Fiber optic installations have come a long way in the last 50 years. The need to adapt to constantly-changing communication environments has created new ways in which fiber-based connections and loose tube cables are designed and manufactured depending on the needs of a specific outdoor installation.
FTTX networks are unique. They are different from one another, depending on the final destination in which data will be transmitted and the outside environments it will be carried on.
FTTA, FTTB, FTTC, FTTH, FTTN, FTTO; are among the main types of Fiber to the X environments, and they require specific solutions for each one.
Cables for outdoor environments
Armored, Flat Drop, All-Dielectric, or ADSS are some of the loose tube fiber optic cable options available for outdoor environments. Customization is present when defining a high or low number of optical fibers, as well as the material for their loose tubes and outer jackets; but they all share their same core features: they need to hold fibers efficiently while also being environmentally resistant to outdoor conditions.
A fiber optic cable that can be manageable and resistant to the condition in which it will be installed and later managed is vital to ensure a successful installation as well as future fiber access.
WAVEOPTICS® offers standard and slim cable designs among its catalog of fiber optic cables to suit most types of outdoor installations, changing their diameter and weight, and with it, their overall maneuverability.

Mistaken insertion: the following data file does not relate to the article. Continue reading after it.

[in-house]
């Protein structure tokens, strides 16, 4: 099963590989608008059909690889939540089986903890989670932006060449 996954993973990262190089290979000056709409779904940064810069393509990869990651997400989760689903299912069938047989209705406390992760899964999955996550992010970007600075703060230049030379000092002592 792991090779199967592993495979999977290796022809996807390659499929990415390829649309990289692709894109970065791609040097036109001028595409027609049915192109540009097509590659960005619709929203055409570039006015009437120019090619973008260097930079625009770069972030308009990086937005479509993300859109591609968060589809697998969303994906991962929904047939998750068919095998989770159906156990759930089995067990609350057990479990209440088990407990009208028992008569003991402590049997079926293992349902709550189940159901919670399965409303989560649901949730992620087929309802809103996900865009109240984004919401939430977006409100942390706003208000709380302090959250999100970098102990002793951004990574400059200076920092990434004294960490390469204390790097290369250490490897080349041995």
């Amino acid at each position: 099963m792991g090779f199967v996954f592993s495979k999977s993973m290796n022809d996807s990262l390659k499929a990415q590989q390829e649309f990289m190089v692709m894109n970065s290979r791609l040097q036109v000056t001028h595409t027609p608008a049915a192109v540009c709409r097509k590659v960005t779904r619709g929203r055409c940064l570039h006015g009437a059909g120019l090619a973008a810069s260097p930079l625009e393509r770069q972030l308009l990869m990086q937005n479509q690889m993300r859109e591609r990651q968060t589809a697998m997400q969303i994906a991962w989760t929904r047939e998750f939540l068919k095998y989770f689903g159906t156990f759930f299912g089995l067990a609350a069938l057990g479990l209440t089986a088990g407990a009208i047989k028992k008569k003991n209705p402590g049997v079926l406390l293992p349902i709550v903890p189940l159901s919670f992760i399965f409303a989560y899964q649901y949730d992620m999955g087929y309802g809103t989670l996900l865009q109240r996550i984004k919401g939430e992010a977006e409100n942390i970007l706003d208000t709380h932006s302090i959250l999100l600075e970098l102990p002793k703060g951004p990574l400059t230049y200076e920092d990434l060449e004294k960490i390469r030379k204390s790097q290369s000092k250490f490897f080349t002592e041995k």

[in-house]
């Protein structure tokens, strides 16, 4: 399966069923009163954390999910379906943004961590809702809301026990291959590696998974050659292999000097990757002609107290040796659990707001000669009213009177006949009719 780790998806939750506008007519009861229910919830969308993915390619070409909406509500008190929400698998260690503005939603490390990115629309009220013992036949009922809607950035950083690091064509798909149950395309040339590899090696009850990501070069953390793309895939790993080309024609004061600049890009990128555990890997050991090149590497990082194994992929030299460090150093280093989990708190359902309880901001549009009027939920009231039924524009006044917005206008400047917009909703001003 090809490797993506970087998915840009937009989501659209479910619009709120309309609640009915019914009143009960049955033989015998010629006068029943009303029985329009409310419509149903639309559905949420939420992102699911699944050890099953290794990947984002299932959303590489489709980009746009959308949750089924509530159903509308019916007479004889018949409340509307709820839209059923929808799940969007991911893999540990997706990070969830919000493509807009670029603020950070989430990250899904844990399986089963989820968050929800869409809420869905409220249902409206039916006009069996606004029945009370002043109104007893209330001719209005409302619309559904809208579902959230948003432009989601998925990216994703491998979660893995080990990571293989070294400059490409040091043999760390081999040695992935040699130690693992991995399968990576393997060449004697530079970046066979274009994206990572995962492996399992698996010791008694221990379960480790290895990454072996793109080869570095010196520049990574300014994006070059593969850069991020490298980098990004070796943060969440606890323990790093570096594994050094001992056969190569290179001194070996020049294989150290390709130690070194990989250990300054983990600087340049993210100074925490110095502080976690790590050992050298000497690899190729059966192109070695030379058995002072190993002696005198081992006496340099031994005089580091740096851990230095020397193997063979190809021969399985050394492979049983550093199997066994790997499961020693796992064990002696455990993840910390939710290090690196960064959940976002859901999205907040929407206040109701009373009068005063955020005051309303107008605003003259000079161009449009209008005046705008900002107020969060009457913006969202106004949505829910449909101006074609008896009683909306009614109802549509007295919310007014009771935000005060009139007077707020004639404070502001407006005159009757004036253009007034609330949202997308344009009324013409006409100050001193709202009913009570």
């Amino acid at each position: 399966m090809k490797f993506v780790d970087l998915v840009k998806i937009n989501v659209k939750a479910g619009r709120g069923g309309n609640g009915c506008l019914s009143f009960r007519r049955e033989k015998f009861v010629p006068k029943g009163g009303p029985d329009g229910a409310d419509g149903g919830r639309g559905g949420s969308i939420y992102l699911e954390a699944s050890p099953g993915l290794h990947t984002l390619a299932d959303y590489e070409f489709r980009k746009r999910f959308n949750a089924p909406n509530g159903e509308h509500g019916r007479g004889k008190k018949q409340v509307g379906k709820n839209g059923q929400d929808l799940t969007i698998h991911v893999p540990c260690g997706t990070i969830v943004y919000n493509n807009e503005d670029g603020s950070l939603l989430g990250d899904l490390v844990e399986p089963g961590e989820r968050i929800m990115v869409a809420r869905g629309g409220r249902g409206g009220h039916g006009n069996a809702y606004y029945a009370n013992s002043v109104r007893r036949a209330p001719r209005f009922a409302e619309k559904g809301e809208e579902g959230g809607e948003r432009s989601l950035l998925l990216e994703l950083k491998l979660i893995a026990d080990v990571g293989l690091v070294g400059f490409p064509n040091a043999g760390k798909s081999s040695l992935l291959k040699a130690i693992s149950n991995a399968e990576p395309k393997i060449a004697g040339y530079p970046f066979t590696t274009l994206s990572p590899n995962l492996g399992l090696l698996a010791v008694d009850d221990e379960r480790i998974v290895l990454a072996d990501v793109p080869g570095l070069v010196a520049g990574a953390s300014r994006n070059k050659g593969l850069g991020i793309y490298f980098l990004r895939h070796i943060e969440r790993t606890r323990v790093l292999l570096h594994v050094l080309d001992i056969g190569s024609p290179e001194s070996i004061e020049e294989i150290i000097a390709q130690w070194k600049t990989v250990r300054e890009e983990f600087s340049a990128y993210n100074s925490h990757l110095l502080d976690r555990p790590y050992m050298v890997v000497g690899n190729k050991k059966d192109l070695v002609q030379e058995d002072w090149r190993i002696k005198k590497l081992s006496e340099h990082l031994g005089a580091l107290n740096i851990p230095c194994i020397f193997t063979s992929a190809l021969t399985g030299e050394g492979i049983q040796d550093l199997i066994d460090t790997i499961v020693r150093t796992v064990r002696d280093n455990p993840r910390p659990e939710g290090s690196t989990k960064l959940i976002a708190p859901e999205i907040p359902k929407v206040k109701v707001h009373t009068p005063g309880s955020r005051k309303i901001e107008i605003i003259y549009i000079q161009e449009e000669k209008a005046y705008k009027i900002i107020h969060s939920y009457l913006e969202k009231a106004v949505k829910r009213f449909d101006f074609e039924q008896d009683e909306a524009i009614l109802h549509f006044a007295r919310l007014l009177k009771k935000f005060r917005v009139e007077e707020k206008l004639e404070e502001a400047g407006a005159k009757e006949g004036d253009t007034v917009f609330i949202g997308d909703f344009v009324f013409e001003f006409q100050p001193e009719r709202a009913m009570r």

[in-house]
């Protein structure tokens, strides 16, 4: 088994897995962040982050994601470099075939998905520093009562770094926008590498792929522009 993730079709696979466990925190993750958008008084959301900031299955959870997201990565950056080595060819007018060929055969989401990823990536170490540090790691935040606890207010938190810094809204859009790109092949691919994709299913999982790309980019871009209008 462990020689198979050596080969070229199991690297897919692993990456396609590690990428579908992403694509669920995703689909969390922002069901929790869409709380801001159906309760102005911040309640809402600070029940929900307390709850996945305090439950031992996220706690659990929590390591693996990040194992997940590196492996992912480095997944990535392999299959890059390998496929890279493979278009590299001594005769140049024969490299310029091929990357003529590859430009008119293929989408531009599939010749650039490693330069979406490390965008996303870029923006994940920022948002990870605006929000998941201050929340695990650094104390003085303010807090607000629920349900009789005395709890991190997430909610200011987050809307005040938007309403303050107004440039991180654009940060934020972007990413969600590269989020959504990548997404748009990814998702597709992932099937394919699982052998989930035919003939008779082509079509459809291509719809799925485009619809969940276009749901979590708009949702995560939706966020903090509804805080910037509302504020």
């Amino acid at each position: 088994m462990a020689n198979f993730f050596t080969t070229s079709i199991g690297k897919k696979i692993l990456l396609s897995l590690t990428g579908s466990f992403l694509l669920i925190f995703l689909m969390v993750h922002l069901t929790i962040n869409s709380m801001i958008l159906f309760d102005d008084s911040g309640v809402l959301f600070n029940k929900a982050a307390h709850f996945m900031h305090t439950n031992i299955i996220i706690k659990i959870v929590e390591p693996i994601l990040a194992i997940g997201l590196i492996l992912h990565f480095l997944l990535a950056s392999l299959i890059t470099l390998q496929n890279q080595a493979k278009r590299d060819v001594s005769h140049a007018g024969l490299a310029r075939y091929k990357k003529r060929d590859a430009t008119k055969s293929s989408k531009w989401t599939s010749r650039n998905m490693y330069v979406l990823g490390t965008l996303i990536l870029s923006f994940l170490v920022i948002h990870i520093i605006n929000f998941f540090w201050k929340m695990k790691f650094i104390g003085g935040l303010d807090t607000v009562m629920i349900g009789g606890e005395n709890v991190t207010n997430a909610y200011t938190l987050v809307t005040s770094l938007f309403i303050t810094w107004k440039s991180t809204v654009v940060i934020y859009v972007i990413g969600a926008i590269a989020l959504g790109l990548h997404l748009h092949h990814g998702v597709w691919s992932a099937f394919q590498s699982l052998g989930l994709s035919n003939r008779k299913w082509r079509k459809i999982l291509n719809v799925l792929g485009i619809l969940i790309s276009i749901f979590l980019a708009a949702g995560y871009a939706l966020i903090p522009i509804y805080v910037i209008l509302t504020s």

With this in mind, which of these options can better suit your FTTX network?
Different cables, for different applications
Loose tubes fiber optic cables come in a lot of different shapes, sizes, and are built on different types of materials to accommodate the needs and space in which they are deployed to transmit data effectively.
Cable’s construction depends on demanding environmental conditions. Varying from state to state and from country to country, geographical zones, different weather conditions, soil, or climate changes.
This is also true for the specific type of installation and infrastructure in which the cables lay on: aerial installed in telephone poles, high-tension electrical towers, through ducts, or directly buried underground; cables need to accommodate these conditions to be easily accessible.
Trying to find the perfect balance between cable resistance and maneuverability can be difficult, but all types of cables share the same basic construction: optical fibers enclosed in loose tubes, strength members, and external jackets for environmental protection. Dielectric or metallic components can also be added for extra ruggedness, and water blocking materials for water protection, including protecting tapes, aramid yarn, or gel.
WAVEOPTICS®’ slim and standard designs
Slim and standard cables are not so different from one another, their biggest differences are in their weight and overall cable diameter, depending on the cable.
WAVEOPTICS®’ standard cable designs have the same common construction across their specific cable families and meet or exceed the Telcordia GR-20, IEC 60794, and ANSI/ICEA S-87-640 outside plant fiber optic cable standards. These are more rugged designs, have an outer jacket thickness of around 1.6mm (0.06in), and a PP (polypropylene) or PBT (polybutylene) loose tube diameter of 2.5mm (0.1in).